A woman and her life-long friend are "bringing the gift of smile" to the deaf community by distributing hundreds of free clear face masks.
Wearing a mask is now part of daily life, but for people who are deaf or have hearing loss, they can prevent lip-reading.
Jo Milne, who was born deaf, is giving out masks to adult learning centres and schools from her home in County Durham.
She said: "Being able to see a smile really, really does go a long way."
Ms Milne, who heard for the first time at the age of 39, has also begun to lose her sight due to the rare medical condition Usher syndrome.
People around the UK must now wear face coverings in many public places.
The mother-of-two said a clear panel in a face covering had made her a "lot more comfortable" after struggling to lip-read when with her own friends and family.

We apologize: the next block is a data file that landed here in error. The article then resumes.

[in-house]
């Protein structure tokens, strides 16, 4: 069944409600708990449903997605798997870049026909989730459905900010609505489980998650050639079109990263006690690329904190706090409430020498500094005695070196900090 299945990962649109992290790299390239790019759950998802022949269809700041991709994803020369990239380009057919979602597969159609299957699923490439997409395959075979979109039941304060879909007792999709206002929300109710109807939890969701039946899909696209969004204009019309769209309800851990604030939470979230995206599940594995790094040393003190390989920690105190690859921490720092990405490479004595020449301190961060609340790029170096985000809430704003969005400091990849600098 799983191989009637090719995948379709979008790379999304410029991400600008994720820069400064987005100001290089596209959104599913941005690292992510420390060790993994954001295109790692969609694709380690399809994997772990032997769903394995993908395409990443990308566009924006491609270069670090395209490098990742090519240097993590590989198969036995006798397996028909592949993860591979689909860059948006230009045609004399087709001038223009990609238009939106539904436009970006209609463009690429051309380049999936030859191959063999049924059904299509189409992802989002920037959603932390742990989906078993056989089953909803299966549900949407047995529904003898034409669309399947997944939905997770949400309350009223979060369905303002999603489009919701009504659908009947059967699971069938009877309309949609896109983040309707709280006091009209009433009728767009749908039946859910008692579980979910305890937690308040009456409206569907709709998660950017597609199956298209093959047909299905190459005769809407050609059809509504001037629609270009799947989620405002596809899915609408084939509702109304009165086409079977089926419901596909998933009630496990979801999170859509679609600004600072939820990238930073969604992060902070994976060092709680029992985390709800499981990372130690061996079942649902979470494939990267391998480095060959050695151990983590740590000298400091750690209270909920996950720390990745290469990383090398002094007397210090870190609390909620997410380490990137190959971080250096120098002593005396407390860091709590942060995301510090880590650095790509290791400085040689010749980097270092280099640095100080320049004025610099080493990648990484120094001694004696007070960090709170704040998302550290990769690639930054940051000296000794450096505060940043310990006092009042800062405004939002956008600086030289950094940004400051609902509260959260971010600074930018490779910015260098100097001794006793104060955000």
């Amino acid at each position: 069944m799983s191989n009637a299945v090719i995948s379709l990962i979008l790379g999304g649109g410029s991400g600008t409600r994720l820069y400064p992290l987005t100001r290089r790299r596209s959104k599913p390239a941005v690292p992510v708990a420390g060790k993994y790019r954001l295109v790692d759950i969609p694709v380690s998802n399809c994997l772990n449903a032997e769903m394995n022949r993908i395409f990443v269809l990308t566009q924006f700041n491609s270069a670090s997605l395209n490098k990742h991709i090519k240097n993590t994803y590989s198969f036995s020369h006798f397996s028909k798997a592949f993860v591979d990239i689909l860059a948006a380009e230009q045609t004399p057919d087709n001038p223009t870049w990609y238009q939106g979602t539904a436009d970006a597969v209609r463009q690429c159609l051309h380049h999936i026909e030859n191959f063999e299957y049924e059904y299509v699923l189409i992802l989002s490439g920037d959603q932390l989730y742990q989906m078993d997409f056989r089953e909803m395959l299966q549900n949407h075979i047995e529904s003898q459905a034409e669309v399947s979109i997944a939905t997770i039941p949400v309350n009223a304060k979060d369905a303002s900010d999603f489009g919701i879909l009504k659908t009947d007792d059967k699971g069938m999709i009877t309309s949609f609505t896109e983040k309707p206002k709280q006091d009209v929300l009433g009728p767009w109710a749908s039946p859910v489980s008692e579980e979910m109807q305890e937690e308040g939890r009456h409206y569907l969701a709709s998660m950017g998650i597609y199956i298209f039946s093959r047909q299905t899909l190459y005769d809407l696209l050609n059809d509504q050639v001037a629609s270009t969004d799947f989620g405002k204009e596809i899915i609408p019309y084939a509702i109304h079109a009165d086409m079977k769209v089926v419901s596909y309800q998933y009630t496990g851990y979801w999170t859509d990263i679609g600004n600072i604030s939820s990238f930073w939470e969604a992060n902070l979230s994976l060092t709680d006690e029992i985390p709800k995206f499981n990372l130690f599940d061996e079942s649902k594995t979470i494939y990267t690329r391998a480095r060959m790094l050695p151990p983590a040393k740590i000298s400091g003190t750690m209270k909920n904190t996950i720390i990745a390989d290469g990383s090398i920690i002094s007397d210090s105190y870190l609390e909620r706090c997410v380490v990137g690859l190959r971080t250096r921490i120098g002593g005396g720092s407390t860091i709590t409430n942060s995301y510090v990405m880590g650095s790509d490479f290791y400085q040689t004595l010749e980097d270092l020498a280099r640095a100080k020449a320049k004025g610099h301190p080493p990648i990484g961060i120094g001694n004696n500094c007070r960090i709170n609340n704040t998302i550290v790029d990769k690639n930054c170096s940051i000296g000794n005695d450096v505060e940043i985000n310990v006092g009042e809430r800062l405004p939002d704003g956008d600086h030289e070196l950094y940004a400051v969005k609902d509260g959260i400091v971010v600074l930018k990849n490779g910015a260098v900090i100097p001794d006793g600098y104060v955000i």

"But not only that, I wear them for my own children because when my children can see my face and they can see me smiling, they feel a lot calmer and happier knowing that I'm happy," the 46-year-old added.
The non-medical masks, which are fitted with a clear panel, were donated by Jo's friend Amina Khan who lives in Bangladesh.
She said: "I am so happy, because just bringing the gift of smile from Bangladesh to all these people in the UK, I feel honoured to be part of the team and be a part of something positive."
The masks have been distributed in the north-east of England.
Claire Ramsay, deputy head of Northern Counties School in Newcastle, said: "Some of our children have found it really hard during these times with the traditional full masks that people are wearing.
"Because the children can see the lip patterns from the staff that they're working with, it's kept everybody really happy."
Ms Milne added: "Everybody is feeling very, very isolated in the current lockdown, but just being able to see a smile really, really does go a long way."